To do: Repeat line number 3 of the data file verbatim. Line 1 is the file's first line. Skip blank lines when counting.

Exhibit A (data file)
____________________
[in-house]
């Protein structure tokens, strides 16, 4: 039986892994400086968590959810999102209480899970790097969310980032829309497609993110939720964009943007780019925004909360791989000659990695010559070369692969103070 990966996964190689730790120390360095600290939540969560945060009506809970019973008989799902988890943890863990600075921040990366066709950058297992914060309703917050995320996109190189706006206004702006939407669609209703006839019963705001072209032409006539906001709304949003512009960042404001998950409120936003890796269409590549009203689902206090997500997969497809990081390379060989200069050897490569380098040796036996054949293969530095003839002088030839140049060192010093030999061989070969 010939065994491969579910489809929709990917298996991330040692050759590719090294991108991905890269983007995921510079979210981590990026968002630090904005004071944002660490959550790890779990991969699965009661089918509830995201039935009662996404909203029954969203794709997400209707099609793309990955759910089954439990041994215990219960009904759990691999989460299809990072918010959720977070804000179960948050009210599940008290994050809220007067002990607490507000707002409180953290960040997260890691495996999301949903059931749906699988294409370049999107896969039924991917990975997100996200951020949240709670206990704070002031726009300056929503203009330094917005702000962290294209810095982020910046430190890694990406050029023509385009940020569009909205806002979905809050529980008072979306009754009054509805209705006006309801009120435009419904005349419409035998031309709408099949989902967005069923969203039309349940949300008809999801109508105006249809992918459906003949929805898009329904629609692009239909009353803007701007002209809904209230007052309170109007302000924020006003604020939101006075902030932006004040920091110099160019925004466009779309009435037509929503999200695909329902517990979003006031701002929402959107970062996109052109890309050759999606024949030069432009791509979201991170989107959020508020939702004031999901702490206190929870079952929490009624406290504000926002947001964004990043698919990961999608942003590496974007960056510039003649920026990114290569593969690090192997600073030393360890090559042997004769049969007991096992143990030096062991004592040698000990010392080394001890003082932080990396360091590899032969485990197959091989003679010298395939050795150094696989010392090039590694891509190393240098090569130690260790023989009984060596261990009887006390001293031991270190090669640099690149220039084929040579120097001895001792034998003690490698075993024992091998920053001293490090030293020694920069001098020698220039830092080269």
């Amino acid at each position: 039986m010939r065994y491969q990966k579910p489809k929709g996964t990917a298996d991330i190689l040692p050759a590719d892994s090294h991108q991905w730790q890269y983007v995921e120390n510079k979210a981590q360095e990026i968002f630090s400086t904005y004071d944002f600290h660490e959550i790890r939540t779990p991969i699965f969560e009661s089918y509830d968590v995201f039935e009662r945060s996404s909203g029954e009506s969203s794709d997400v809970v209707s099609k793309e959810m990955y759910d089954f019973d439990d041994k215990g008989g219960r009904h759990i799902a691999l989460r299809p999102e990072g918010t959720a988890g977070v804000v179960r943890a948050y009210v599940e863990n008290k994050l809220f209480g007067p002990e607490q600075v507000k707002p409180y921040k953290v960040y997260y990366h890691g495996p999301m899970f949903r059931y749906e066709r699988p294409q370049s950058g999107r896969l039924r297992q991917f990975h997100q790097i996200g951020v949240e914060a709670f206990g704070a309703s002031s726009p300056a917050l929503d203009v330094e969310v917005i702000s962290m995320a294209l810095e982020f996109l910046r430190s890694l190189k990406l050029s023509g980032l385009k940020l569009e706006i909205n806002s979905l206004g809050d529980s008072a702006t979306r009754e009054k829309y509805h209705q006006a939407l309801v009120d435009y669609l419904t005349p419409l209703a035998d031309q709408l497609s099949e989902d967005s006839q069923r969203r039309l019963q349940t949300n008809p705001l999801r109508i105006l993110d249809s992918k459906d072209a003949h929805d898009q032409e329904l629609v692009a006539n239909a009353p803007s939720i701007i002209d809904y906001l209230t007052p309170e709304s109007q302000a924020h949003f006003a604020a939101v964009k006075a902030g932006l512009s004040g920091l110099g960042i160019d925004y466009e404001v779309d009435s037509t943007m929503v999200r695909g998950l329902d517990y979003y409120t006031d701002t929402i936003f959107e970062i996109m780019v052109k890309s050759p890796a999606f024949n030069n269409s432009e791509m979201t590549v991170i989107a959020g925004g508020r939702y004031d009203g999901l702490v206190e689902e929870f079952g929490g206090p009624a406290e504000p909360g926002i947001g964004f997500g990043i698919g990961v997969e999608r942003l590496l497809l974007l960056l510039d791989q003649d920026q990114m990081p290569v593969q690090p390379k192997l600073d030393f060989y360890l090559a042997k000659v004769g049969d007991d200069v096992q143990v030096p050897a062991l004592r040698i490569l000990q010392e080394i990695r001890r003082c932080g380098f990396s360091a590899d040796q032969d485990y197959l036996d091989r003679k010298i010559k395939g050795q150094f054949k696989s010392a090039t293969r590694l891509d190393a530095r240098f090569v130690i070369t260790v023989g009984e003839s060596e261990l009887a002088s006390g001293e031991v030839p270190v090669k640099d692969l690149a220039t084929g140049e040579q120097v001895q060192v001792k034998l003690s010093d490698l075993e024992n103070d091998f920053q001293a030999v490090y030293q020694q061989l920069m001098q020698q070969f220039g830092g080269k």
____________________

């Amino acid at each position: 039986m010939r065994y491969q990966k579910p489809k929709g996964t990917a298996d991330i190689l040692p050759a590719d892994s090294h991108q991905w730790q890269y983007v995921e120390n510079k979210a981590q360095e990026i968002f630090s400086t904005y004071d944002f600290h660490e959550i790890r939540t779990p991969i699965f969560e009661s089918y509830d968590v995201f039935e009662r945060s996404s909203g029954e009506s969203s794709d997400v809970v209707s099609k793309e959810m990955y759910d089954f019973d439990d041994k215990g008989g219960r009904h759990i799902a691999l989460r299809p999102e990072g918010t959720a988890g977070v804000v179960r943890a948050y009210v599940e863990n008290k994050l809220f209480g007067p002990e607490q600075v507000k707002p409180y921040k953290v960040y997260y990366h890691g495996p999301m899970f949903r059931y749906e066709r699988p294409q370049s950058g999107r896969l039924r297992q991917f990975h997100q790097i996200g951020v949240e914060a709670f206990g704070a309703s002031s726009p300056a917050l929503d203009v330094e969310v917005i702000s962290m995320a294209l810095e982020f996109l910046r430190s890694l190189k990406l050029s023509g980032l385009k940020l569009e706006i909205n806002s979905l206004g809050d529980s008072a702006t979306r009754e009054k829309y509805h209705q006006a939407l309801v009120d435009y669609l419904t005349p419409l209703a035998d031309q709408l497609s099949e989902d967005s006839q069923r969203r039309l019963q349940t949300n008809p705001l999801r109508i105006l993110d249809s992918k459906d072209a003949h929805d898009q032409e329904l629609v692009a006539n239909a009353p803007s939720i701007i002209d809904y906001l209230t007052p309170e709304s109007q302000a924020h949003f006003a604020a939101v964009k006075a902030g932006l512009s004040g920091l110099g960042i160019d925004y466009e404001v779309d009435s037509t943007m929503v999200r695909g998950l329902d517990y979003y409120t006031d701002t929402i936003f959107e970062i996109m780019v052109k890309s050759p890796a999606f024949n030069n269409s432009e791509m979201t590549v991170i989107a959020g925004g508020r939702y004031d009203g999901l702490v206190e689902e929870f079952g929490g206090p009624a406290e504000p909360g926002i947001g964004f997500g990043i698919g990961v997969e999608r942003l590496l497809l974007l960056l510039d791989q003649d920026q990114m990081p290569v593969q690090p390379k192997l600073d030393f060989y360890l090559a042997k000659v004769g049969d007991d200069v096992q143990v030096p050897a062991l004592r040698i490569l000990q010392e080394i990695r001890r003082c932080g380098f990396s360091a590899d040796q032969d485990y197959l036996d091989r003679k010298i010559k395939g050795q150094f054949k696989s010392a090039t293969r590694l891509d190393a530095r240098f090569v130690i070369t260790v023989g009984e003839s060596e261990l009887a002088s006390g001293e031991v030839p270190v090669k640099d692969l690149a220039t084929g140049e040579q120097v001895q060192v001792k034998l003690s010093d490698l075993e024992n103070d091998f920053q001293a030999v490090y030293q020694q061989l920069m001098q020698q070969f220039g830092g080269k």